Director: Ridley Scott
Starring: Michael Fassbender, Katherine Waterston, Billy Crudup, Danny McBride, Demian Bechir, Guy Pearce, James Franco, Noomi Rapace
Rated: R (sci-fi violence, bloody images, language and some sexuality/nudity)
The crew of a colony ship, bound for a remote planet, discover an uncharted paradise with a threat beyond their imagination, and must attempt a harrowing escape.
By Cole Schneider
Ridley Scott’s “Alien” (1979) was a masterpiece, both smart and thrilling. Its sequel, James Cameron’s “Aliens”, started a trend toward emphasizing the thrills over the smarts and indeed there were fun moments in that and other Alien films since even as it seemed like each sequel was trying to one-up the previous installment in terms of sheer stupidity. Then Ridley Scott returned in 2012 with an “Alien” prequel, “Prometheus”, which reemphasized the franchise’s embryonic value on intelligence—but at a cost.
While “Prometheus” certainly had some interesting elements and while I was able to appreciate its efforts to veer away from the kind of movie the last several films had become, it was ultimately worn down by its tepid, perfunctory insistence that it was the most ‘important’ blockbuster in years. “Alien: Covenant” is a sequel to “Prometheus” and is also helmed by Mr. Scott. It’s also tepid and perfunctory and pretentious and boring and altogether no better.
Through a series of poorly written dialogue and splashes of body horror as impressive as it is grotesque, “Covenant” pontificates endlessly about what it means to be a god and the relationship between creator and creation. Meanwhile every agnostic in the theater is praying for something interesting to happen. It never does. Don’t get me wrong; Scott wrote a ‘shocking’ twist that is sure to thrill. The problem is that you’ll see it coming a mile away and even if you don’t, you surely won’t care. He’s trying too hard to be Stanley Kubrick (2001: A Space Odyssey) and while “Covenant” isn’t a disaster, its biggest utility may be confirming that the upcoming “Blade Runner” sequel is in better hands without its creator.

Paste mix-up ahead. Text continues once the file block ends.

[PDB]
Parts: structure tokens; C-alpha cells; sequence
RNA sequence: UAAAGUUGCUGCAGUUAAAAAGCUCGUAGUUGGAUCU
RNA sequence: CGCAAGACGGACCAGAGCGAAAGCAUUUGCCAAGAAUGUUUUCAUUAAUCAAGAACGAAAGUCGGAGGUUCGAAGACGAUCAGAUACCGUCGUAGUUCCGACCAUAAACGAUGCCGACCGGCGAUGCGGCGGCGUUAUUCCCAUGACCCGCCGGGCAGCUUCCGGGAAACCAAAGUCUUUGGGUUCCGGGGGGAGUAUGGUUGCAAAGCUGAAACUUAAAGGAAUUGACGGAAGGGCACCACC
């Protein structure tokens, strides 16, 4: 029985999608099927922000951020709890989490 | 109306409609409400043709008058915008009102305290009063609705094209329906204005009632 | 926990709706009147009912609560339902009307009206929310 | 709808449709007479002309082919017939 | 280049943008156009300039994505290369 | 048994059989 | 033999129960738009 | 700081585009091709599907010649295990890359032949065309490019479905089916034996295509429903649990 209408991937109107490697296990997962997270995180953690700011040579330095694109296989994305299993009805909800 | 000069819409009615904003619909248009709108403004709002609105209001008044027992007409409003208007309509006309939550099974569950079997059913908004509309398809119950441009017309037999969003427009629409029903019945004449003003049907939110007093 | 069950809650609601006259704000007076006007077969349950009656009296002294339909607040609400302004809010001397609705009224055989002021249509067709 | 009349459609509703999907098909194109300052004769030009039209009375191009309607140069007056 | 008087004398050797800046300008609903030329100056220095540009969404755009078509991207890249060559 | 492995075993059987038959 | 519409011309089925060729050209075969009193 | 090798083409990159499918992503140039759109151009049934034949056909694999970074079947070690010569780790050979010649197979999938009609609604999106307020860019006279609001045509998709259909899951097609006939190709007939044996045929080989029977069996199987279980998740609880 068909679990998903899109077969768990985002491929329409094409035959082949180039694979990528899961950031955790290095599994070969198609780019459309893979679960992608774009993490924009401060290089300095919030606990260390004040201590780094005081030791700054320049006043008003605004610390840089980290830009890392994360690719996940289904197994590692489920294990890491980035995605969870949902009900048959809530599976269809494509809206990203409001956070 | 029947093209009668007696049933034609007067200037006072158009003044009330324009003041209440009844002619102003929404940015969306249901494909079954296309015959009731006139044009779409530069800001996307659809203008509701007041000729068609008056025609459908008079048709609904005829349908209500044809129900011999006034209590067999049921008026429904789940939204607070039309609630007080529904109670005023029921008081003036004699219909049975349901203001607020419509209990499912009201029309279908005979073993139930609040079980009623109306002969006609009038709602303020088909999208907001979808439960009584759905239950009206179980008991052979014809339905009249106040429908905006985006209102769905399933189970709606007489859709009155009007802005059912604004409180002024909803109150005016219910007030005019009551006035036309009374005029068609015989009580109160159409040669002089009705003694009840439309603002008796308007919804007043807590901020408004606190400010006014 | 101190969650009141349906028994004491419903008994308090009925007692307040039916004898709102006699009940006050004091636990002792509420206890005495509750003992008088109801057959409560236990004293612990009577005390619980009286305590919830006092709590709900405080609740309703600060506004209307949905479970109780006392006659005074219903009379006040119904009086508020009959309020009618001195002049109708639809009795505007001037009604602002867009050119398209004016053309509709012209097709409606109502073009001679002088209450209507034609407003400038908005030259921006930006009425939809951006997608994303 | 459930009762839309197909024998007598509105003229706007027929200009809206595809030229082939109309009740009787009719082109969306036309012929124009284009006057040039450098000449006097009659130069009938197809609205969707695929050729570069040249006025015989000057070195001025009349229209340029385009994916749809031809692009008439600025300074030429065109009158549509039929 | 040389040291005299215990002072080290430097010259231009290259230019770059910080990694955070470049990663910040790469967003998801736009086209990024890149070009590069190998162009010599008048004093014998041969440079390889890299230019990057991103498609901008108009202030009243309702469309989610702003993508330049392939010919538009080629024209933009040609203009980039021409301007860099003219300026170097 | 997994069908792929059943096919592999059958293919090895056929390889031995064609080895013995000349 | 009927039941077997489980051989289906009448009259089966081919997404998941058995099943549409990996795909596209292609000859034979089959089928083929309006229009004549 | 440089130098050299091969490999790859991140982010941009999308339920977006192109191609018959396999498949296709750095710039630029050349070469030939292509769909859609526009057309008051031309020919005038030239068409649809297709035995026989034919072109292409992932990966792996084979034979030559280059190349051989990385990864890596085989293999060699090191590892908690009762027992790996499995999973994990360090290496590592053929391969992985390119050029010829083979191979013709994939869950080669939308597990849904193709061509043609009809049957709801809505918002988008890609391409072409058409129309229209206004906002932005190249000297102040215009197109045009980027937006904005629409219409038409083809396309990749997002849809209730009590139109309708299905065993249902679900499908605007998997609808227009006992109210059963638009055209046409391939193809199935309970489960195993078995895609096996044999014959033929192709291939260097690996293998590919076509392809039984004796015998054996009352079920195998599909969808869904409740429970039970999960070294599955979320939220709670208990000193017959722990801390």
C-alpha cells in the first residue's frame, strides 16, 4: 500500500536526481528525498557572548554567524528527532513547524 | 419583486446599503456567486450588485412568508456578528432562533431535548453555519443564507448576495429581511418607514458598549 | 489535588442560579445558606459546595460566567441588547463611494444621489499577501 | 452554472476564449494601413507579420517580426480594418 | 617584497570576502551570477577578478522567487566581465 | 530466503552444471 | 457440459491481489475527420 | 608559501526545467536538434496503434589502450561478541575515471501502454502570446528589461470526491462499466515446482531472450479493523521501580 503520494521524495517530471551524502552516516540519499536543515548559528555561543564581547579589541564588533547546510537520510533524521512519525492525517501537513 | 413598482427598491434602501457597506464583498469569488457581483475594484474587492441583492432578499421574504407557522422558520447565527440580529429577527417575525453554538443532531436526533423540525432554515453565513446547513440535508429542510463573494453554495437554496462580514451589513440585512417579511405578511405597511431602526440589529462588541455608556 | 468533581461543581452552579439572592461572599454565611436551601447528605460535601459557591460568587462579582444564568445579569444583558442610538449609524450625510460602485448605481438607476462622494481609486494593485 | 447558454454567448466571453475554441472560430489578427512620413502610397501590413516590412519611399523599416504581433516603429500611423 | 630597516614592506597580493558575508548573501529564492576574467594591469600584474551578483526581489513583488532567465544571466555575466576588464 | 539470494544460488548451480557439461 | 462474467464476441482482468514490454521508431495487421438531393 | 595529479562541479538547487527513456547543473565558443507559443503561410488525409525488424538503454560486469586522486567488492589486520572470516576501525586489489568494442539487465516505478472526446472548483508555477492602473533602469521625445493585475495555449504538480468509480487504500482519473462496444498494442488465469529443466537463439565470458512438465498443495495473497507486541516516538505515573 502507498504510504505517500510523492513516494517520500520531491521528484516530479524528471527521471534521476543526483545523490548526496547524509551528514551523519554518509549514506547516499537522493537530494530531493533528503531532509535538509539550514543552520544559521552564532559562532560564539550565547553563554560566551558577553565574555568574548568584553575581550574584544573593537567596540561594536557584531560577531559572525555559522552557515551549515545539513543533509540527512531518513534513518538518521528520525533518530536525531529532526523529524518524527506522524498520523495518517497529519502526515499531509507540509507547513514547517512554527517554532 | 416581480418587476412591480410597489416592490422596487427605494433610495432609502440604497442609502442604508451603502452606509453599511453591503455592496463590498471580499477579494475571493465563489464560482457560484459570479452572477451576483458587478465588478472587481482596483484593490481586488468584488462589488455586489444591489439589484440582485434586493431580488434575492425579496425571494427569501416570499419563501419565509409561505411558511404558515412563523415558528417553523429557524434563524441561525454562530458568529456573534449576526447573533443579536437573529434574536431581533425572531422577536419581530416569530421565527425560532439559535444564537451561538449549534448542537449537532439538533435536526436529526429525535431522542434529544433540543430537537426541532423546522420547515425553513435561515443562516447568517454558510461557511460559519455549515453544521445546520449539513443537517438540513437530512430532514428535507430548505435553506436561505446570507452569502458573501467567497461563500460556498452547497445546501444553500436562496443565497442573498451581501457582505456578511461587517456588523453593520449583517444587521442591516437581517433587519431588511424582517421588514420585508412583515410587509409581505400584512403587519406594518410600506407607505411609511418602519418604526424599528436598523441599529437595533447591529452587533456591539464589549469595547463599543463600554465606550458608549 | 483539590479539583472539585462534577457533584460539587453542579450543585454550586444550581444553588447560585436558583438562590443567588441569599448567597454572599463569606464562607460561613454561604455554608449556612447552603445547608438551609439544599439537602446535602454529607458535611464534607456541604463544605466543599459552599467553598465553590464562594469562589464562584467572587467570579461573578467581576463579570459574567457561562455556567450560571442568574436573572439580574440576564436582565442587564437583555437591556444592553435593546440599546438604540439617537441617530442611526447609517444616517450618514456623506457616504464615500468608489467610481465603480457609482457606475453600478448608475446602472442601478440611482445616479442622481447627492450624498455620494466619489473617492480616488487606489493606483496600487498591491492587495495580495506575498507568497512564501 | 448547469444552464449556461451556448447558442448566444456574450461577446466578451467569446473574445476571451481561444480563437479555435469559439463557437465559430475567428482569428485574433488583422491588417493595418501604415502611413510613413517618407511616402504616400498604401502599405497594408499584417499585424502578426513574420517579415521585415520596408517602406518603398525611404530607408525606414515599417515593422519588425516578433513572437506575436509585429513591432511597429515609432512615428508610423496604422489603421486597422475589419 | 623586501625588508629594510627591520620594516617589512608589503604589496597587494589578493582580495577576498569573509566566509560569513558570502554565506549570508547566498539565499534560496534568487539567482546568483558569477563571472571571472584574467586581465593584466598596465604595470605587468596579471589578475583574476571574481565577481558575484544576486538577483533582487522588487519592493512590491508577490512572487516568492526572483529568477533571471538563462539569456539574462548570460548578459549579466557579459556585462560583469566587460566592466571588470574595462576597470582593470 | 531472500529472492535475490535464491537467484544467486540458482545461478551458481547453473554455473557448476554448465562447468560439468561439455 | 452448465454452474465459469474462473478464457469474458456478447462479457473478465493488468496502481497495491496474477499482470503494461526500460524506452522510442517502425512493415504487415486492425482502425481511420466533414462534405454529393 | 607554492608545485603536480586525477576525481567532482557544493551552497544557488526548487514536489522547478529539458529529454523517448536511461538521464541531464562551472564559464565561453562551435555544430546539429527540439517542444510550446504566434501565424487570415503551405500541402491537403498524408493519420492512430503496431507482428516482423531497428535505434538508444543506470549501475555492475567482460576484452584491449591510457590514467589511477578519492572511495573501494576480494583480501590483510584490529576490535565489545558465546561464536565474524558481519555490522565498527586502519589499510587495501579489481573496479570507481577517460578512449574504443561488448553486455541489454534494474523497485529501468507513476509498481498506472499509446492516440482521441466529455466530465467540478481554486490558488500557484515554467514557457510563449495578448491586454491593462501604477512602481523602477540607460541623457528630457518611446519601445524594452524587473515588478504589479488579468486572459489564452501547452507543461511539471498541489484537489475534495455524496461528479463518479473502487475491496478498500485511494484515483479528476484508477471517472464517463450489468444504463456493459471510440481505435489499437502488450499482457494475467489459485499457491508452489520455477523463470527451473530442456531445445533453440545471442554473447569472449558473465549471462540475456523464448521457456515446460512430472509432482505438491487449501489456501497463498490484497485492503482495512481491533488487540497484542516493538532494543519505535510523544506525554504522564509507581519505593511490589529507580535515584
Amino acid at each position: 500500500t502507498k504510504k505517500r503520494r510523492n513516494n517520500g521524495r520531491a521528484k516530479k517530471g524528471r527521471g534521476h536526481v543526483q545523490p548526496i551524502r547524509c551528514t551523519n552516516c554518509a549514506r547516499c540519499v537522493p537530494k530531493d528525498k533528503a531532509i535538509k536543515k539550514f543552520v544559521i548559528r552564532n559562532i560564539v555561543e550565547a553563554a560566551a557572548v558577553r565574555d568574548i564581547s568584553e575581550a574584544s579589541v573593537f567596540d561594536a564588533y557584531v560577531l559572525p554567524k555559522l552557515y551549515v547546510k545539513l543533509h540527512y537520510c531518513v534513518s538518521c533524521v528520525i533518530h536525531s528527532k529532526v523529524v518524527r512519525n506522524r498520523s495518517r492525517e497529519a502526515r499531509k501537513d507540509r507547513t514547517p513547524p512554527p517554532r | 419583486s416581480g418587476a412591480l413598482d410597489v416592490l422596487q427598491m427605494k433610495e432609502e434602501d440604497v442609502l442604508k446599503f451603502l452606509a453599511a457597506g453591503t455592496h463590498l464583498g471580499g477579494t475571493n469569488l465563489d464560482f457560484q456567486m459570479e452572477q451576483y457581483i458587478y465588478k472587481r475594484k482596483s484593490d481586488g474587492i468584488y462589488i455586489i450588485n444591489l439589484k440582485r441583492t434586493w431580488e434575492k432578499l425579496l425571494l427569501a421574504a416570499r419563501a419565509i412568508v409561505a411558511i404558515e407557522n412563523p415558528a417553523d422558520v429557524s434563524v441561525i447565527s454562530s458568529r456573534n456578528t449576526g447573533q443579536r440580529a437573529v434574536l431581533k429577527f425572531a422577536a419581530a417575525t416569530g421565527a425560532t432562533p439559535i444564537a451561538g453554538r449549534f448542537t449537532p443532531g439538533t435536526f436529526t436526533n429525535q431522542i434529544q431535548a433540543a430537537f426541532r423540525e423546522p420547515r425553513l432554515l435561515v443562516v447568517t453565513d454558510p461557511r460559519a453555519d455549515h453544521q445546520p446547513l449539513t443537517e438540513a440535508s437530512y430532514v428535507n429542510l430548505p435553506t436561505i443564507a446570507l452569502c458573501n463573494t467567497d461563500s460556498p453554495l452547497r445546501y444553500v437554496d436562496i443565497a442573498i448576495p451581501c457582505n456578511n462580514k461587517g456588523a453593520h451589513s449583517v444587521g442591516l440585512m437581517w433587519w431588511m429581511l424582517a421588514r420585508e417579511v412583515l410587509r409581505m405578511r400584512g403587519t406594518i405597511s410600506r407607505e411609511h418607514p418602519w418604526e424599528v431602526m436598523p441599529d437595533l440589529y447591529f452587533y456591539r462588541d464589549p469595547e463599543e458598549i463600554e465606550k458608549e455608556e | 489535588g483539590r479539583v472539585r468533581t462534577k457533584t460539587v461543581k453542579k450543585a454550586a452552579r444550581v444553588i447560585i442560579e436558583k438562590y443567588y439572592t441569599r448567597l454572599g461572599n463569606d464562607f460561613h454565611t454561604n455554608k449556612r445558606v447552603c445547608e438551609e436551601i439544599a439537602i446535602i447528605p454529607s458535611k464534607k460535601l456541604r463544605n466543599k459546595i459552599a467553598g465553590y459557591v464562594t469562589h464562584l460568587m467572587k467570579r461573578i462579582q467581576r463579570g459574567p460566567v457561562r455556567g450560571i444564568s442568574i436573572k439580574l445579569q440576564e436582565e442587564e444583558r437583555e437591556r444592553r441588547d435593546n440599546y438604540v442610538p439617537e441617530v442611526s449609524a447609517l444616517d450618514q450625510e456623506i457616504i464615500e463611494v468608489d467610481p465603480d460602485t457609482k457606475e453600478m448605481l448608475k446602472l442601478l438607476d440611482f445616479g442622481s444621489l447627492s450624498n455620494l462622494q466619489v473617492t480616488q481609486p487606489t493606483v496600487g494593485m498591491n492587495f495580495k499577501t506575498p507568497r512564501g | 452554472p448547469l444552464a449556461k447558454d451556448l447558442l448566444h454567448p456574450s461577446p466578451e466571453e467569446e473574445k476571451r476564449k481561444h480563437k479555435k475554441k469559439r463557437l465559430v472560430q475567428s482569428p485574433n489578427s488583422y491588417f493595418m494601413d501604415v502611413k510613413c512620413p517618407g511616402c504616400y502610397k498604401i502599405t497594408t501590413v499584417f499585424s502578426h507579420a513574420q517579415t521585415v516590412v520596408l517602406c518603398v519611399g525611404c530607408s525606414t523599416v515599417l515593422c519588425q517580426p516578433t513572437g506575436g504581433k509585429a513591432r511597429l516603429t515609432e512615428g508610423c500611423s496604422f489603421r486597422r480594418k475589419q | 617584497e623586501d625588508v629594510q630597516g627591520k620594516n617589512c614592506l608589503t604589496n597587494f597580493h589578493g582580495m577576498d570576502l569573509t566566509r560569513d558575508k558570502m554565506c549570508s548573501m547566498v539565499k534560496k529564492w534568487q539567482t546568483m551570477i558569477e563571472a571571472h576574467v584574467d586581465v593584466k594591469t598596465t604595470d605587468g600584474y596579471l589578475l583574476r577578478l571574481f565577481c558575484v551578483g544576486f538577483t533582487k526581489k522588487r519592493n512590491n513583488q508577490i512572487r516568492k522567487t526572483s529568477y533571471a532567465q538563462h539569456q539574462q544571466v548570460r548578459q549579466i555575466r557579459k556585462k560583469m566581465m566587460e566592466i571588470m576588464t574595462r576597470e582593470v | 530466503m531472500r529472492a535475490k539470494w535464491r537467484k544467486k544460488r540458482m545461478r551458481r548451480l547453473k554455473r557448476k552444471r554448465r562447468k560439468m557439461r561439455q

Rating: 2.5 out of 5 stars
By Matt Greene
Alien is a bona fide sci-fi, haunted house masterpiece. Aliens is a roller-coaster action film full of fun thrills. From there, the franchise has is a hodge-podge of less-than-stellar films struggling to find an identity. With these last two entries, director Scott seems to lean into his Blade Runner, marrying a darkly patient skin with a more philosophical, poetic underbelly. It’s a decent idea; however, what was once a simplistically visceral mysterious-killing-machine series has become a frustrating head-scratcher. The in-the-moment scares of Covenant are eclipsed by predictable plot, confused thematics, and overwhelming pretension.
We follow a new crew of stereotyped misfit Earthlings head out to colonize a new planet, when a mysterious transmission guides them towards a planet of monsters. Scott’s direction is effortlessly skilled, and that skill shines in the gory sci-fi and the general design elements. Unfortunately, like the polarizing Prometheus, the underlying story is nearly impenetrable and the dialogue ranges from inanely cliched to insanely stupid.
My real problem lies in the very concept of these prequels. Comedian Patton Oswalt said it perfectly when talking about his hatred for the Star Wars prequels: “I don’t [care] where the stuff I love comes from; I just love the stuff I love!” Here, we’re presented with a lore that gives us the origin of this classic monster, effectively undermining the terror within the mystery of these aliens. This might bother me more if Covenant weren’t so forgettable; luckily, there is so little character or story linking these to their much better predecessors that you can eject them from your memory as easily as an alien bursting from your chest.
Rating: 2 out of 5 stars